## input-string

A character-string variable or constant. This argument supplies the string from which blanks are to be trimmed.## end-chars

A character-string variable or constant. This argument specifies characters to be trimmed from the right of the input string. If a character that is in the last position in the input string is also present anywhere in end-chars, that character is removed from the input string. This process is repeated until a character is encountered on the right of the input string that is not present in end-chars, or until the characters in the input string are exhausted. If no argument is supplied, all white spaces (form feeds, carriage returns, tabs, vertical tabs, line feeds, and spaces) are removed from the right of the input-string.

The SEARCH built-in function takes two character-string arguments and attempts to locate the first character in the first string that is also present in the second string. The search for a match is carried out from left to right. If one character is matched, the function returns the position of that character in the first string. This function is case sensitive.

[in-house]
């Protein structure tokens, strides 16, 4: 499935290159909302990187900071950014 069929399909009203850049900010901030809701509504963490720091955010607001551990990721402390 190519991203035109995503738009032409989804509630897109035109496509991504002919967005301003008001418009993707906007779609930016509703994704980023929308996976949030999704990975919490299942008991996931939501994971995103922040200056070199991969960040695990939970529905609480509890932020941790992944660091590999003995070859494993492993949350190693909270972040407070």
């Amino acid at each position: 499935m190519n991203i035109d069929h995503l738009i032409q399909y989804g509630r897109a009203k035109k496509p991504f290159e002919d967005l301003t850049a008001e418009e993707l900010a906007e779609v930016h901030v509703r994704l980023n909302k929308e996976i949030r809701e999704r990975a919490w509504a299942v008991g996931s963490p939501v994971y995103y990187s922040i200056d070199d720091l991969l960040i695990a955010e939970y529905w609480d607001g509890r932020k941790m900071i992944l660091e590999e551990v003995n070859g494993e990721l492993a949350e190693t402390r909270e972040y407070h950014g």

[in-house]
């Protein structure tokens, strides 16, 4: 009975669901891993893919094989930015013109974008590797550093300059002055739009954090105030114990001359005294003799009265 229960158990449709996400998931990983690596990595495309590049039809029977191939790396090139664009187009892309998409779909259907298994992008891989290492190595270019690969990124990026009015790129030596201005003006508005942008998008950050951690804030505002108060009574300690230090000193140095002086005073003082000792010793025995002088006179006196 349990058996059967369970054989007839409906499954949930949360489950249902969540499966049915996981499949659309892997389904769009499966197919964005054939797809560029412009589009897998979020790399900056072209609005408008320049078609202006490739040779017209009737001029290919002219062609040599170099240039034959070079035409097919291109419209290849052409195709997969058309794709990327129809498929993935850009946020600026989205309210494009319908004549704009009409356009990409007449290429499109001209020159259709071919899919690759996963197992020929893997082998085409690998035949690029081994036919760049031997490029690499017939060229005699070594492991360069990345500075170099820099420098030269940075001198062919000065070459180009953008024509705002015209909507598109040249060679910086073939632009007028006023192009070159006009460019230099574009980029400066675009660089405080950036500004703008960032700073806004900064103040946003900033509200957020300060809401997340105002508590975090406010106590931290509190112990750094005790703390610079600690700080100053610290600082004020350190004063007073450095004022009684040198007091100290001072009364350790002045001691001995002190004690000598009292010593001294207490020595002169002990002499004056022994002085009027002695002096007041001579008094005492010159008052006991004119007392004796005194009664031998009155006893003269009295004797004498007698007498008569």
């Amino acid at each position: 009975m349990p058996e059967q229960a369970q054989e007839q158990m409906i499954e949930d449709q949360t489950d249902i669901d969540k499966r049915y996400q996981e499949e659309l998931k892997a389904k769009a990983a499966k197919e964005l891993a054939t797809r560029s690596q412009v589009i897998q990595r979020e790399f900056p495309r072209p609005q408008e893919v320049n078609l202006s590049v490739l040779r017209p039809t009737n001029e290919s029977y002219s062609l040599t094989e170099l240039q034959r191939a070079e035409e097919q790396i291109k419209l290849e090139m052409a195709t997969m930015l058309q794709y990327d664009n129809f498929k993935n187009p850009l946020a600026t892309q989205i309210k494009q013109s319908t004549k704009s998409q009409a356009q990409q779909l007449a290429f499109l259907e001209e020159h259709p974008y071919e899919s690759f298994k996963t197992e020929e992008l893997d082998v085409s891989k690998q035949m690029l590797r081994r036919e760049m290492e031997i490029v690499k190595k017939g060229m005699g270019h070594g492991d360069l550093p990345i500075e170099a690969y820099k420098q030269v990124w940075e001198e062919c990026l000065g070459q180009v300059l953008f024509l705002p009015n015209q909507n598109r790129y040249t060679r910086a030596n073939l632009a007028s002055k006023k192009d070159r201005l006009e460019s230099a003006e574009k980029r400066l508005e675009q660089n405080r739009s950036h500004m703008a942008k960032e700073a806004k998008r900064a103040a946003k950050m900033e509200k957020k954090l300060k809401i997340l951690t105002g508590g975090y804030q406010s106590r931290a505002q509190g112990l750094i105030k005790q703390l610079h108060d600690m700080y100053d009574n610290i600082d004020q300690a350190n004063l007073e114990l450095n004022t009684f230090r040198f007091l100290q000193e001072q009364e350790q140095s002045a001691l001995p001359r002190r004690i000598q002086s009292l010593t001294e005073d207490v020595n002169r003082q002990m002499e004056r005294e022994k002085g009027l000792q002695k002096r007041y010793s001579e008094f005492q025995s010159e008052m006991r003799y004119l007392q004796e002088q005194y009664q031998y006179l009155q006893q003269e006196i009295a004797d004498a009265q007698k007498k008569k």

The format is:

SEARCH(string-1,string-2[,starting-position]) |

## string-1

A character-string expression. One character in the string is to be matched, if possible, in the second string.## string-2

A character-string expression to be compared, character by character, with each character in the first string, in order, until one matching character is found.## starting-position

A positive integer in the range 1 to n+1, where n is the length of the first string. It specifies the leftmost character in the first string from which the search is to begin. If starting-position is specified, any characters to the left of that position in the first string are ignored. (By default, the search begins with the leftmost character in the first string.)

The returned value is a positive integer representing the position in string-1 of the first character that is also found in string-2. If no match is found, the returned value is zero.

DECLARE STR1 CHARACTER(20) VARYING, STR2 CHARACTER(10) INITIAL ('ABCDEFGHIJ'), X FIXED DECIMAL(2); STR1 = 'BARBARA'; X = SEARCH (STR1,STR2); |

In this example, X is given the value 1 because the first character ('B') in STR1 ('BARBARA') is found in STR2 ('ABCDEFGHIJ').

STR1 = '12-GEORGE'; X = SEARCH (STR1,STR2); |

Here, X is given the value 4. 'G' is in the fourth position in '12-GEORGE' and is the first character in STR1 that is also present in STR2 ('ABCDEFGHIJ').

X = SEARCH (STR1,STR2,6); |

X is given the value 8. The starting-position parameter, 6, causes the search to begin with the sixth character in '12-GEORGE', and thus the first matching character is the second 'G', which is in the eighth position.

PUT LIST (SEARCH('ZZZBAD','ABCD')); |